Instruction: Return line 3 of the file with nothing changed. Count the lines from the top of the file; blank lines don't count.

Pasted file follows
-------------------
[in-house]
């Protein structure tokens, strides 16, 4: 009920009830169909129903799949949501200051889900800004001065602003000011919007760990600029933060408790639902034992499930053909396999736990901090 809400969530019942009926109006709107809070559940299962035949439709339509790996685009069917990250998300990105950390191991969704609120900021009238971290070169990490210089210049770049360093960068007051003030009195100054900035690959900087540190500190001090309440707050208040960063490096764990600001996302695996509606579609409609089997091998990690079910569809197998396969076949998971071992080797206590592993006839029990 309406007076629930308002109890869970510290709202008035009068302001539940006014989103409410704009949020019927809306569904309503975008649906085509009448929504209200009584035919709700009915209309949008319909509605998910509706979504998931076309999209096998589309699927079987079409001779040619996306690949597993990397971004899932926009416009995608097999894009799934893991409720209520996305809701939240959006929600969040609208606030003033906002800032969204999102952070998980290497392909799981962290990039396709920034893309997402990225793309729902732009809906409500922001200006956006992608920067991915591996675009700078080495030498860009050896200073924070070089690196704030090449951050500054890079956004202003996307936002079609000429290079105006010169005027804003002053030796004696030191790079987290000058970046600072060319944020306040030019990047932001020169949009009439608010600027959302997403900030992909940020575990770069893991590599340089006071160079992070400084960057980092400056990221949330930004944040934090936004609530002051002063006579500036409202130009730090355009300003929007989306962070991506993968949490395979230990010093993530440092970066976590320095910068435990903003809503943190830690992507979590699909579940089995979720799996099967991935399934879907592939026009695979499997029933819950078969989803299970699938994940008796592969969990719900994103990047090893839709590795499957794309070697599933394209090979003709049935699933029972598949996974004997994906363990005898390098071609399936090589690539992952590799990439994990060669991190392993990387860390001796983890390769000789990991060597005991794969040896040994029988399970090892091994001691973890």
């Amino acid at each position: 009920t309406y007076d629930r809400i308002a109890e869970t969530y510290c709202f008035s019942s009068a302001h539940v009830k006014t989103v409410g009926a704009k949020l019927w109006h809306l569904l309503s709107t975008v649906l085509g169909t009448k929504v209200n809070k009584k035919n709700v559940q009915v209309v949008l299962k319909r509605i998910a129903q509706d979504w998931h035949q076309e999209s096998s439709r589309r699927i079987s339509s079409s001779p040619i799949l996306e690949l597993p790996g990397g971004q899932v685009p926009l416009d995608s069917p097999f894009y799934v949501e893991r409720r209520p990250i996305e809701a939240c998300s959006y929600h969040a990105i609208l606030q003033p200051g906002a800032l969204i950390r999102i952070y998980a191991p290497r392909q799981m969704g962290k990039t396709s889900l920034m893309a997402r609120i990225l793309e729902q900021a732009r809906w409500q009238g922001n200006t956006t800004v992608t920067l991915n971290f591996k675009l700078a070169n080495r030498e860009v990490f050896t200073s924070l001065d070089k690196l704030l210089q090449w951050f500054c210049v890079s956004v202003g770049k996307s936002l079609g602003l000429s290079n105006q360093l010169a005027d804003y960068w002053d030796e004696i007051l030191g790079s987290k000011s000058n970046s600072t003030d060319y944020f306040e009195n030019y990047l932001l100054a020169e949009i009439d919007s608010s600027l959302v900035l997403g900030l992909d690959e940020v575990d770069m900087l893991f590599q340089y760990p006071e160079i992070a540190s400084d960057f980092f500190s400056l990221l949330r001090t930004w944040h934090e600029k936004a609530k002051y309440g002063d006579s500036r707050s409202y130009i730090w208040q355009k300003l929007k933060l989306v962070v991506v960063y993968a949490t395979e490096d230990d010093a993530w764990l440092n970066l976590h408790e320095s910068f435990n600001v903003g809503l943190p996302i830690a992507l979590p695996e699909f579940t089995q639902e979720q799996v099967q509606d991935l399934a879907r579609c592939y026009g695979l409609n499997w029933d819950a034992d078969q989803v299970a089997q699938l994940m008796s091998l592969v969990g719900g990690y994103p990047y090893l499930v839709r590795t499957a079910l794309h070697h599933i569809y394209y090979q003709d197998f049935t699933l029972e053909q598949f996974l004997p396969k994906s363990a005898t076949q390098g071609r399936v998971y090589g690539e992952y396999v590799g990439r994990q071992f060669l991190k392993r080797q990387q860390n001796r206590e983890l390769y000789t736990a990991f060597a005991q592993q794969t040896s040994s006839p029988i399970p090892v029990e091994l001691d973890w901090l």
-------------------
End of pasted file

């Amino acid at each position: 009920t309406y007076d629930r809400i308002a109890e869970t969530y510290c709202f008035s019942s009068a302001h539940v009830k006014t989103v409410g009926a704009k949020l019927w109006h809306l569904l309503s709107t975008v649906l085509g169909t009448k929504v209200n809070k009584k035919n709700v559940q009915v209309v949008l299962k319909r509605i998910a129903q509706d979504w998931h035949q076309e999209s096998s439709r589309r699927i079987s339509s079409s001779p040619i799949l996306e690949l597993p790996g990397g971004q899932v685009p926009l416009d995608s069917p097999f894009y799934v949501e893991r409720r209520p990250i996305e809701a939240c998300s959006y929600h969040a990105i609208l606030q003033p200051g906002a800032l969204i950390r999102i952070y998980a191991p290497r392909q799981m969704g962290k990039t396709s889900l920034m893309a997402r609120i990225l793309e729902q900021a732009r809906w409500q009238g922001n200006t956006t800004v992608t920067l991915n971290f591996k675009l700078a070169n080495r030498e860009v990490f050896t200073s924070l001065d070089k690196l704030l210089q090449w951050f500054c210049v890079s956004v202003g770049k996307s936002l079609g602003l000429s290079n105006q360093l010169a005027d804003y960068w002053d030796e004696i007051l030191g790079s987290k000011s000058n970046s600072t003030d060319y944020f306040e009195n030019y990047l932001l100054a020169e949009i009439d919007s608010s600027l959302v900035l997403g900030l992909d690959e940020v575990d770069m900087l893991f590599q340089y760990p006071e160079i992070a540190s400084d960057f980092f500190s400056l990221l949330r001090t930004w944040h934090e600029k936004a609530k002051y309440g002063d006579s500036r707050s409202y130009i730090w208040q355009k300003l929007k933060l989306v962070v991506v960063y993968a949490t395979e490096d230990d010093a993530w764990l440092n970066l976590h408790e320095s910068f435990n600001v903003g809503l943190p996302i830690a992507l979590p695996e699909f579940t089995q639902e979720q799996v099967q509606d991935l399934a879907r579609c592939y026009g695979l409609n499997w029933d819950a034992d078969q989803v299970a089997q699938l994940m008796s091998l592969v969990g719900g990690y994103p990047y090893l499930v839709r590795t499957a079910l794309h070697h599933i569809y394209y090979q003709d197998f049935t699933l029972e053909q598949f996974l004997p396969k994906s363990a005898t076949q390098g071609r399936v998971y090589g690539e992952y396999v590799g990439r994990q071992f060669l991190k392993r080797q990387q860390n001796r206590e983890l390769y000789t736990a990991f060597a005991q592993q794969t040896s040994s006839p029988i399970p090892v029990e091994l001691d973890w901090l």